John Harrigan speaks at Wright Museum
|JOHN HARRIGAN spoke to an appreciative audience of more than 150 at the Wright Museum this past Tuesday evening, June 30. His talk was the first in the Wright’s summer Tuesday lecture series, which continues next week with Wolfeboro WWII veteran and writer Henry Maxfield Sr. at 7 p.m. (Thomas Beeler photo) (click for larger version)|
July 03, 2009WOLFEBORO — John Harrigan, author of the North Country Notebook that runs weekly in this paper, spoke to an audience of more than 150 this past Tuesday, June 30, at the Wright Museum, as the leadoff speaker in the museum's Tuesday night lecture series.
Harrigan brought along his 1947 Jeep ("born the same year I was," he quipped), which he pointed out was a non-standard-issue fire engine red ("for visibility") and was equipped with high profile tires ("for getting around the farm in places other vehicles won't go"). Harrigan admitted he didn't drive the Jeep down from Colebrook ("it was a very long haul on a trailer behind my truck"), but said proudly that it worked hard at home and suited him well.
The audience clearly enjoyed his talk, which consisted of opening and closing remarks, with a slideshow of favorite images of farm, camp and newspapers in between, followed by a question-and-answer period.
Harrigan began by saying that Wolfeboro was one of his favorite towns, though he preferred to spell it "Wolfeborough." He said one of his goals in writing is to communicate a sense of place – a tie to the landscape. It is something he treasures and he is afraid the younger generation is lack that connection.
He said he considers himself a very lucky man indeed, able to do the three things he loves most – write, live on a farm and go to camp from time to time. He lives on 165 acres, surrounded by coyotes and bears waiting to feast on his sheep. He keeps them at bay with high-voltage fences and two Maremma sheepdogs who, he says, can rip a coyote apart but are gentle with humans.
Harrigan enjoys the fact that he can drag an entire tree down a town road without being arrested – a feat he performs regularly to keep his wood boiler going. "It's OK with the town as long as I don't damage the road, which I haven't yet."
He likes to say he lives 57 miles from the nearest traffic light and 85 miles from the nearest shopping mall. "I say things like that because I hope people won't want to move up here."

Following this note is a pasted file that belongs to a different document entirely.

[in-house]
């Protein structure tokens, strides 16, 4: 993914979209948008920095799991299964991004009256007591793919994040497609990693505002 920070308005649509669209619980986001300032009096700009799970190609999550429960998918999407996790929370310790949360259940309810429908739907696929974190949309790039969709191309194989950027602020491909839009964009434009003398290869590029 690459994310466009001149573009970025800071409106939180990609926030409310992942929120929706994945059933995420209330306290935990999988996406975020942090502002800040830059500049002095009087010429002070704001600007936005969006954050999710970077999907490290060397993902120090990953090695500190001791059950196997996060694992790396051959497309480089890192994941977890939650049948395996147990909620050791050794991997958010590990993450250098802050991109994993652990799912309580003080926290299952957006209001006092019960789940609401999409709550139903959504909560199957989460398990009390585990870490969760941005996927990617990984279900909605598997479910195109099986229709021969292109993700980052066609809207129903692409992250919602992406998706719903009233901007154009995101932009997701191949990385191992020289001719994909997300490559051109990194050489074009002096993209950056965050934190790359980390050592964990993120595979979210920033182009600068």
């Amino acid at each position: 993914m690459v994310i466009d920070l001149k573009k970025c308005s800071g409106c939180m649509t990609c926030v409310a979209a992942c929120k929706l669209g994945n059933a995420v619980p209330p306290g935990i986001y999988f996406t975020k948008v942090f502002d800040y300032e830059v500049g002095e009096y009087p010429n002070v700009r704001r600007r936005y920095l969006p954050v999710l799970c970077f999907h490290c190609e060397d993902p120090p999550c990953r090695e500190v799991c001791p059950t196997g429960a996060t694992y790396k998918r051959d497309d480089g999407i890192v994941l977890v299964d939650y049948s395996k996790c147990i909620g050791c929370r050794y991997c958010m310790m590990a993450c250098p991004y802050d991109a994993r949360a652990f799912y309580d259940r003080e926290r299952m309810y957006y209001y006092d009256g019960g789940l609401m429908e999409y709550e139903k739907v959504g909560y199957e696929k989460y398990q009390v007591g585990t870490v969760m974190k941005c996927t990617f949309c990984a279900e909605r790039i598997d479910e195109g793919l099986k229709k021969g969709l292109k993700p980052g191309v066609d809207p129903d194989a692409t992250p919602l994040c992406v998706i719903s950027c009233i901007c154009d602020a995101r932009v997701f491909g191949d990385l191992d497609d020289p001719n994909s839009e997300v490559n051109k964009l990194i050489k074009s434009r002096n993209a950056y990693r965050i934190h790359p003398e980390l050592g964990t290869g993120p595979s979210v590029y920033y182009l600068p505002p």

Camp for him is a place to eat, lie, play cards, and read. "A deck of cards and a jug of hooch are the greatest conservation tools," he said, keeping people from doing foolish things.
Harrigan talked about the newspaper business and told several anecdotes about typographical errors, the bane of most newspapermen, and how errors in big headlines have stopped the presses both for him and for his father, who at one time owned competing newspapers (his father owned the Colebrook News and Sentinel and he owned the Coös County Democrat). His favorite headline concerned eight murderers who were hanged at the same time in Chicago: "EIGHT JERKED TO JESUS."
Harrigan ended his talk giving his views on whether wolves are returning to the Great North Woods and whether cougars or mountain lions are here already. He is convinced that both wolves and cougars live around him. "Wolves are scouting the North Woods, to report back so more may come," he said. He recounted an incident where coyotes and his dogs were howling in the night and suddenly a loud howl, different from any coyote, broke in and the others fell silent. It was a wolf, Harrigan is convinced. He added that there has been a confirmed wolf kill in Maine.
As for cougars, he says there is no doubt they are out there because people are seeing them all the time. The question is whether they are remnants of ancient prides or have been reintroduced.
Questions and answers
Harrigan opened the floor to questions, saying this was his favorite part of his talks.
He was asked his views on the widely-reported troubles with newspapers. He responded that the problems lie mainly with big-city daily newspapers, not weekly papers like the Colebrook News and Sentinel or the Granite State News. "It's not easy out there," he said, "but most weeklies will survive if they don't have lots of debt."
When asked whether he has a routine for writing his two columns a week, Harrigan says he jots down ideas for stories all the time, even on the long 3.5-mile "commute" into Colebrook. He says he hardly ever wants for a subject. Most of the time he writes the story in his head before he ever sits down to write it. "I'm a first draft writer. I go back an make corrections, but most of the time it's just one pass."
Harrigan said in response to another question that what he wants most for his readers is to touch them and interest them. He said he really enjoys what he does. "I'm happy to get up and lace my shoes every day."
One woman reported the problems she encountered reporting a cougar sighting in Wolfeboro to Fish and Game. The cougar was just inches away from her on her deck, with only a slider between her and the animal. She was asked whether she took a photo or went looking for "scat" to prove what she saw. She described the animal in some detail and Harrigan confirmed it was a cougar. He said most biologists are more cooperative than the person she had encountered.
When asked about his farm Harrigan admitted he doesn't do the haying for his sheep any more but has his fields hayed now in return for bales. He said it's very hard to get help with haying and it's hard work. He's content to maintain fences and keep a garden.
As for his use of technology, Harrigan said he does use a computer for his writing at the News and Sentinel office but not at home. He has a cell phone for use only "below the notches." No cell phones, battery-powered TVs or any other devices of any kind are allowed in his camp. "It doesn't belong there. Only books belong."